"If they wanted to get [Sgt. Bergdahl] out, they could have sent in Seal Team Six and killed a bunch of his [captors]," the aide said. "Instead they let five bad guys go."
CYBER 'PEOPLE'S WAR' ON U.S.
Using terms from the disastrous 1970s Cultural Revolution, a Chinese military newspaper recently called for waging a cyber "people's war" against the United States to counter what Beijing calls U.S. "network hegemony."
The People's Liberation Army newspaper for the Guangzhou Military Region, in southern China, quoted extensively from Communist founder Mao Zedong in urging cyber warfare against the U.S.
The PLA paper quoted Mao on people's war as saying, "war can be waged only by mobilizing the masses and relying on them."
"People's war in the cyber network era means everybody going online to send messages, and then if all the several hundred million netizens each spit on the enemy, the flood of saliva will overwhelm them," the report said.
It said massive cyberattacks might work since one professional cyber warrior could render 10,000 people's emails.
The report suggests that China, under leader Xi Jinping, is undergoing a neo-communist revival, especially in the military.
"Mao Zedong Thought, especially the thinking on people's war, still is the powerful ideological weapon guiding us in our struggle to fight the strong power's cyber network hegemony, to safeguard the development of our nation's interests in cyber space, and to win the cyber network war in the future," the newspaper said March 5.
The newspaper described Mao's rule as the "glorious years of the past and the splendid great contributions of the great man" and praised ideology as the "light of truth radiating from the brilliant Mao Zedong Thought."
1997's "The Black Book of Communism" by European historians estimated that Mao's brand of communism in China resulted in the deaths of 65 million people.
Under the headline "Carry Forward the Thinking on People's War, Win Cyber Network War in the Future," the PLA newspaper accused the U.S. of "out-and-out cyber network hegemonism." U.S. Internet dominance is carried out through eight U.S. technology companies — Cisco, IBM, Google, Qualcomm, Intel, Apple, Oracle, and Microsoft — and by controlling 10 of the 13 root name servers of the Internet, it stated.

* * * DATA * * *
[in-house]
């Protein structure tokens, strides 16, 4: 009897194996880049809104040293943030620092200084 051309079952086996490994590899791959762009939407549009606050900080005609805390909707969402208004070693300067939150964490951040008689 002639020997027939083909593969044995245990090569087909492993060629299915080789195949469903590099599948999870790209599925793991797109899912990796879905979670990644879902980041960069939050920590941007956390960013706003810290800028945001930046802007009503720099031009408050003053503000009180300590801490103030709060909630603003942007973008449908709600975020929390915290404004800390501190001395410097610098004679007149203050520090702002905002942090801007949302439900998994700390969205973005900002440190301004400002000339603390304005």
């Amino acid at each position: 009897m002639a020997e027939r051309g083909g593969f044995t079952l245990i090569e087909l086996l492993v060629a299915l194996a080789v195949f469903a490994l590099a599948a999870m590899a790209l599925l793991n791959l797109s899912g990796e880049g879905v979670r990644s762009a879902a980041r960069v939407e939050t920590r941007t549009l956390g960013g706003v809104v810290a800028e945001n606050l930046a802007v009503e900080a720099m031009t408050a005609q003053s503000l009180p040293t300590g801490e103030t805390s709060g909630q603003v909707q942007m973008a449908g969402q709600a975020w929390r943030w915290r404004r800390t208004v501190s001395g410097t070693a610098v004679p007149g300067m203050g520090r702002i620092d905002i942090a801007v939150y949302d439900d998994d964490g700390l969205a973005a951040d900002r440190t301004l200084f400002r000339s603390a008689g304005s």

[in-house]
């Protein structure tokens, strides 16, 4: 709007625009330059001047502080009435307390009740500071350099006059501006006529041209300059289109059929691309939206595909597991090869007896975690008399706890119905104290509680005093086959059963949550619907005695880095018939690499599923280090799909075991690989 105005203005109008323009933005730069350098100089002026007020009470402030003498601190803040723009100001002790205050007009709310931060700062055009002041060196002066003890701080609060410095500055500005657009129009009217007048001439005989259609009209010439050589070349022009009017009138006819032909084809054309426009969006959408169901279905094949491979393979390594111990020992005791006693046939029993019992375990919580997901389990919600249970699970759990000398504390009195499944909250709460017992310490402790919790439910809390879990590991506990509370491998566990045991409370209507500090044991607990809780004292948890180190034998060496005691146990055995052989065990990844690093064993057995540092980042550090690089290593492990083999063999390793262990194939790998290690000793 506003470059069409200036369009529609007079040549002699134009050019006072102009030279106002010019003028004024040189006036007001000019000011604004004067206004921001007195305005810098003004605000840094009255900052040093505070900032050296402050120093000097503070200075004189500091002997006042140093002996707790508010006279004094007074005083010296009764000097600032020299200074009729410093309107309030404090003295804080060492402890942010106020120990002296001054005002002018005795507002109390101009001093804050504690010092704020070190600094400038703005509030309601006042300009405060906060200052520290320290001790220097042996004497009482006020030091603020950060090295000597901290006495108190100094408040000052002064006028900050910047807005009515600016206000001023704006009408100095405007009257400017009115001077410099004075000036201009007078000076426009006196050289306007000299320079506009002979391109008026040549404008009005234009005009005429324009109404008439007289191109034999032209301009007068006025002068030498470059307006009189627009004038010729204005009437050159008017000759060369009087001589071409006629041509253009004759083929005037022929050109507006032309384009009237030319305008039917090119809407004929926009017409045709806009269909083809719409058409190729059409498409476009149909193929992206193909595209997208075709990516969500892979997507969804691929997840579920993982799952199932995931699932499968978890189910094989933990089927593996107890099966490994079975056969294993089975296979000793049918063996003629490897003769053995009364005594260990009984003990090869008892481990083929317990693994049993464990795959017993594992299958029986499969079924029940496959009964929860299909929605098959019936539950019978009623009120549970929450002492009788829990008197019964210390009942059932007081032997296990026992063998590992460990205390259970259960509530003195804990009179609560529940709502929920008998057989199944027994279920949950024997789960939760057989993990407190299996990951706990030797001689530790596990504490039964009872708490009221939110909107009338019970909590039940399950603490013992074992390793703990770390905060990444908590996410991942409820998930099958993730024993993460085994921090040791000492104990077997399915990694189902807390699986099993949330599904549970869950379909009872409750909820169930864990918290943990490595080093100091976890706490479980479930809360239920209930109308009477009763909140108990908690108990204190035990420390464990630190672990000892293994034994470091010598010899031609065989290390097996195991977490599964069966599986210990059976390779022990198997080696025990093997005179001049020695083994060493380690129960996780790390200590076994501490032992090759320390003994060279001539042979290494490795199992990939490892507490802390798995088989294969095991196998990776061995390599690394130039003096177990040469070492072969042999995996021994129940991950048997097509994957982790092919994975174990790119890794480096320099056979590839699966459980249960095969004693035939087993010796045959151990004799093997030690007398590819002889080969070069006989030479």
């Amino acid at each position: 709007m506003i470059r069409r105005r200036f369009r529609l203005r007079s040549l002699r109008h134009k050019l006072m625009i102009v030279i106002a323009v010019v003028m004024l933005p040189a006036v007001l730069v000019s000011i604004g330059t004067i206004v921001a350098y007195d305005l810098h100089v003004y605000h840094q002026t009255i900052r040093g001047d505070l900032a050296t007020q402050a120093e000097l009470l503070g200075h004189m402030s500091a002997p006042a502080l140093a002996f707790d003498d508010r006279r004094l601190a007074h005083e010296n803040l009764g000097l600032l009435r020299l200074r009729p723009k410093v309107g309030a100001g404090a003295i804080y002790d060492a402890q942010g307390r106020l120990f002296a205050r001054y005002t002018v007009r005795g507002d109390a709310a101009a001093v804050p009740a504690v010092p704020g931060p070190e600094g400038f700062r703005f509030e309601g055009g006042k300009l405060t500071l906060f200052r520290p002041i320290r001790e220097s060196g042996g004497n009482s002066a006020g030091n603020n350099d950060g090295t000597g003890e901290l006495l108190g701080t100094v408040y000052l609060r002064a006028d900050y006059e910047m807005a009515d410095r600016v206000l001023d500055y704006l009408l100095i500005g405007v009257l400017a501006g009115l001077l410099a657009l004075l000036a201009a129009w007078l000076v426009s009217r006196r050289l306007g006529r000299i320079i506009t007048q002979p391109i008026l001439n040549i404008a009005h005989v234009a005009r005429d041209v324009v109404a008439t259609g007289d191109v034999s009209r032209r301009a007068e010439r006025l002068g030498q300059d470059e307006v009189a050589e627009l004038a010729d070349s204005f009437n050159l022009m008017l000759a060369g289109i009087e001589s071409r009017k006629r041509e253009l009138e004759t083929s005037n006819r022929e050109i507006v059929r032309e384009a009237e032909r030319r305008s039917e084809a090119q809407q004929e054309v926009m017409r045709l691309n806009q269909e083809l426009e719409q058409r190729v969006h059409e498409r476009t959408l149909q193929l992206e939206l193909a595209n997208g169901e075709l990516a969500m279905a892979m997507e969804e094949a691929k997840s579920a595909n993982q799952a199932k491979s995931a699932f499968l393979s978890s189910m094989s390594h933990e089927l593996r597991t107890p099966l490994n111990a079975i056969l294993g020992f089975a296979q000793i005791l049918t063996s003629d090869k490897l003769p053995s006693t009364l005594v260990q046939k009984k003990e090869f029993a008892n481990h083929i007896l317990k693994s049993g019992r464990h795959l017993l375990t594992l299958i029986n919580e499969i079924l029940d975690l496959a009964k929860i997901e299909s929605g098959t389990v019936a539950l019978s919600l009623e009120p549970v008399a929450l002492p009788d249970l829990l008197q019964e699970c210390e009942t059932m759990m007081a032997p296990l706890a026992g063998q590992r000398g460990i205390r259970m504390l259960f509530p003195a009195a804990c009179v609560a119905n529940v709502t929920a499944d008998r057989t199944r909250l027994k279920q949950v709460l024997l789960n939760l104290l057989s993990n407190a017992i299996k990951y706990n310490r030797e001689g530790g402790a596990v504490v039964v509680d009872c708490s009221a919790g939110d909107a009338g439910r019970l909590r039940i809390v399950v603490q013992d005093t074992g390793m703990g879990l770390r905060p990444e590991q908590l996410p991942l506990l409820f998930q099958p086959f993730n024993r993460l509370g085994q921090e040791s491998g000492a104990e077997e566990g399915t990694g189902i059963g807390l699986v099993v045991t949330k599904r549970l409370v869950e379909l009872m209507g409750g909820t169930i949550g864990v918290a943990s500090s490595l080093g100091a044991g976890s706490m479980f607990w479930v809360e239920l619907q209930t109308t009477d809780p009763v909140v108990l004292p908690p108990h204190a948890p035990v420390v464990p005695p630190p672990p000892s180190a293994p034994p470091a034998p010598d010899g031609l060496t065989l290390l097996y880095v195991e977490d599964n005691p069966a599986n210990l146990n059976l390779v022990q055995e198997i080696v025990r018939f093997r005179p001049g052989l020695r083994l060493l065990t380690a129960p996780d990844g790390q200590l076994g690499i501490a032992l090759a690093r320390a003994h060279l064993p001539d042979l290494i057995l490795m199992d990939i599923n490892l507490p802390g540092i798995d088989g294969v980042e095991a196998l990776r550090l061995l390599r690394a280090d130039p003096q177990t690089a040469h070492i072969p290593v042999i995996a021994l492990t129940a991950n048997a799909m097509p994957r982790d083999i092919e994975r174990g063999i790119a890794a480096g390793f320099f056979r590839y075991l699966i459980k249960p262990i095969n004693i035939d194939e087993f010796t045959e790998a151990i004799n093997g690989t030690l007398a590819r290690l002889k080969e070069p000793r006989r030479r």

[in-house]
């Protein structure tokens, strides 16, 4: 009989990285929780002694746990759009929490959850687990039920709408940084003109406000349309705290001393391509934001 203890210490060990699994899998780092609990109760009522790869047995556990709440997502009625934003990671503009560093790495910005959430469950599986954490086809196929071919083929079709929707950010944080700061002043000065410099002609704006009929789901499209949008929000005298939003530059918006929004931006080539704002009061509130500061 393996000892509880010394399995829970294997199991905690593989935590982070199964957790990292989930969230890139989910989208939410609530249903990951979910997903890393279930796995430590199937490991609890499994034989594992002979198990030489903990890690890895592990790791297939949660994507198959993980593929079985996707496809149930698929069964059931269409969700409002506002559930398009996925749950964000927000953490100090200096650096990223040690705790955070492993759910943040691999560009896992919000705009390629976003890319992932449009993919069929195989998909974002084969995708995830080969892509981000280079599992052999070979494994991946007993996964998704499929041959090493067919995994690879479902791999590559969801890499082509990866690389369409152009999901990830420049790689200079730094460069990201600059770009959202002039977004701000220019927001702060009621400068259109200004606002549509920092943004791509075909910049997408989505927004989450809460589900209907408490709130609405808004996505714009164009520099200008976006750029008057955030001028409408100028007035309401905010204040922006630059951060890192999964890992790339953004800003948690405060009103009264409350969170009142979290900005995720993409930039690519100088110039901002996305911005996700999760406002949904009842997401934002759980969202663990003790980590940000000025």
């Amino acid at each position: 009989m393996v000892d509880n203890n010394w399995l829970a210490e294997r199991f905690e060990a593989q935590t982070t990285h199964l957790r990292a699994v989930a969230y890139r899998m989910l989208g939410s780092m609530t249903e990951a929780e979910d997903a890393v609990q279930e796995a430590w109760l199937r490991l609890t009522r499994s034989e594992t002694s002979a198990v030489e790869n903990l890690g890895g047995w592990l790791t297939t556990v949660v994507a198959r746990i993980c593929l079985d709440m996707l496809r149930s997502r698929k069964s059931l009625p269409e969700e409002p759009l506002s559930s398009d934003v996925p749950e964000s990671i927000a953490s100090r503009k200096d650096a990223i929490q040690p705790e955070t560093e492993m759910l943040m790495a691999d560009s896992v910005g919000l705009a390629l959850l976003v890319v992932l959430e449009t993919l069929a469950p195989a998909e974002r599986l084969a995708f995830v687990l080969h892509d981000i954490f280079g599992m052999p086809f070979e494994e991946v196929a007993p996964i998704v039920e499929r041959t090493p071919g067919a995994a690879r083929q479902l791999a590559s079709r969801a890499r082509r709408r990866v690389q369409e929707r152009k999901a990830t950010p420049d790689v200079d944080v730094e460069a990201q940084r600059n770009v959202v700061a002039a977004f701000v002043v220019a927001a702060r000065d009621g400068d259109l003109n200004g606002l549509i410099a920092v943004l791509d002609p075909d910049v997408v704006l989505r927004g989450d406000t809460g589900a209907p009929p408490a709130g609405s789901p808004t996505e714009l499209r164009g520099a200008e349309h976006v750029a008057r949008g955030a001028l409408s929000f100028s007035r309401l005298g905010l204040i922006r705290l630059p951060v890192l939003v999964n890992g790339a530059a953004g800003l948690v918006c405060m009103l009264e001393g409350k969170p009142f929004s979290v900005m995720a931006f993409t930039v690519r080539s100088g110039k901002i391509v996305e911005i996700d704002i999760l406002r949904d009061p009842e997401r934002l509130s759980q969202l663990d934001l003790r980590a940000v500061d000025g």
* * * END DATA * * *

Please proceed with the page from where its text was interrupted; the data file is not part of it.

Quoting Mao's statement that "all reactionaries are paper tigers," the PLA said popular support is decisive in defeating U.S. cyber hegemonism.
"The fact that the U.S. cyber network hegemony is against the will of the people constitutes the greatest check and drag on the United States' attempt in this regard," the report said.
It also quoted Mao's statement that the richest source of power to wage war stems from "the masses." And it noted that all wars fought by the "party and our army" involved troops with inferior force against superior enemies.
"And the magic weapon we used to subdue our enemy was the thinking on people's war," the report said. "In order to resist the U.S. cyber network hegemony, one has to use superb tactics to fight with the Americans, who possess superior equipment."
The report concludes: "To wage people's war in the cyber network era, we cannot expect any readily available prophetic answer from any great man, nor can we totally copy past experience and practices in a simplified manner. How to inherit and carry forward the thinking on people's war and how to engulf our enemy in a 'boundless ocean of people's war' are major mission-related topics that are worth our great attention and study."
The report was written by Yuan Yi, Liu Rongbao, and Xu Wenhua, who work in two PLA institutes, the Combat Operations Theory and Doctrine Research Department at the Academy of Military Science and the National Defense Mobilization Department at the Shijiazhuang Army Command Academy.
• Contact Bill Gertz at @BillGertz.